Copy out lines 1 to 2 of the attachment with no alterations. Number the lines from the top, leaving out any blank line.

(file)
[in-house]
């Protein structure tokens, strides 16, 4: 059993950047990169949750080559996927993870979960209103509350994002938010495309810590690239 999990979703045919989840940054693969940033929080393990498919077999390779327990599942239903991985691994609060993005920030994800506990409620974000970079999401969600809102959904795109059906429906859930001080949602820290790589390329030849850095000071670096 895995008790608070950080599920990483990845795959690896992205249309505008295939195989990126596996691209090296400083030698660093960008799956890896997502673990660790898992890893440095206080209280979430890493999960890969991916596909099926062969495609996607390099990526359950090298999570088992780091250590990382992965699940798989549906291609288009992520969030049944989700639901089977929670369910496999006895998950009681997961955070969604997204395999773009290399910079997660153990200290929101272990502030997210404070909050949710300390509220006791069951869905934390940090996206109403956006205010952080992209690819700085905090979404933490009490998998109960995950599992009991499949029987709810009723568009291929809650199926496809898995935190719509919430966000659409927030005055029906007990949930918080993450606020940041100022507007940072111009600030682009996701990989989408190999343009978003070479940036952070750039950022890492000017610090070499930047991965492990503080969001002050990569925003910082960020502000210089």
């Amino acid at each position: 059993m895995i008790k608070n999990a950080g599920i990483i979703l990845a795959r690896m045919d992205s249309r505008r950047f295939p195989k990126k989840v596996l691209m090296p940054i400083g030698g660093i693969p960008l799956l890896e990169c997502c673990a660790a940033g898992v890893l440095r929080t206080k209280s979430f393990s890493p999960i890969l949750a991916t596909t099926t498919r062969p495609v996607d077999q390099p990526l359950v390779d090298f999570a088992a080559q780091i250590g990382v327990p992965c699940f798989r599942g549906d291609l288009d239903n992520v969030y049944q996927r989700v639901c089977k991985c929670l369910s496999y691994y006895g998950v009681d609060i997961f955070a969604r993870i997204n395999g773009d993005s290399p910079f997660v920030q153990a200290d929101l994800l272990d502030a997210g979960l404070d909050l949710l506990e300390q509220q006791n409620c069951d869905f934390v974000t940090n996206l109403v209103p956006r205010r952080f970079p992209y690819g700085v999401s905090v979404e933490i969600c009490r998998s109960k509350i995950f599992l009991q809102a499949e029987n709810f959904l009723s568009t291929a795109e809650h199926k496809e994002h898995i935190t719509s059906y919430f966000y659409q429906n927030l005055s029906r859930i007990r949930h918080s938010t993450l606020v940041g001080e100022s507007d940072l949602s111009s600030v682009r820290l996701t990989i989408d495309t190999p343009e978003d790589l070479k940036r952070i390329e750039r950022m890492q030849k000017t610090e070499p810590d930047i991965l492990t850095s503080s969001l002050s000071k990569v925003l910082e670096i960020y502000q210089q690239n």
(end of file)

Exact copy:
[in-house]
């Protein structure tokens, strides 16, 4: 059993950047990169949750080559996927993870979960209103509350994002938010495309810590690239 999990979703045919989840940054693969940033929080393990498919077999390779327990599942239903991985691994609060993005920030994800506990409620974000970079999401969600809102959904795109059906429906859930001080949602820290790589390329030849850095000071670096 895995008790608070950080599920990483990845795959690896992205249309505008295939195989990126596996691209090296400083030698660093960008799956890896997502673990660790898992890893440095206080209280979430890493999960890969991916596909099926062969495609996607390099990526359950090298999570088992780091250590990382992965699940798989549906291609288009992520969030049944989700639901089977929670369910496999006895998950009681997961955070969604997204395999773009290399910079997660153990200290929101272990502030997210404070909050949710300390509220006791069951869905934390940090996206109403956006205010952080992209690819700085905090979404933490009490998998109960995950599992009991499949029987709810009723568009291929809650199926496809898995935190719509919430966000659409927030005055029906007990949930918080993450606020940041100022507007940072111009600030682009996701990989989408190999343009978003070479940036952070750039950022890492000017610090070499930047991965492990503080969001002050990569925003910082960020502000210089």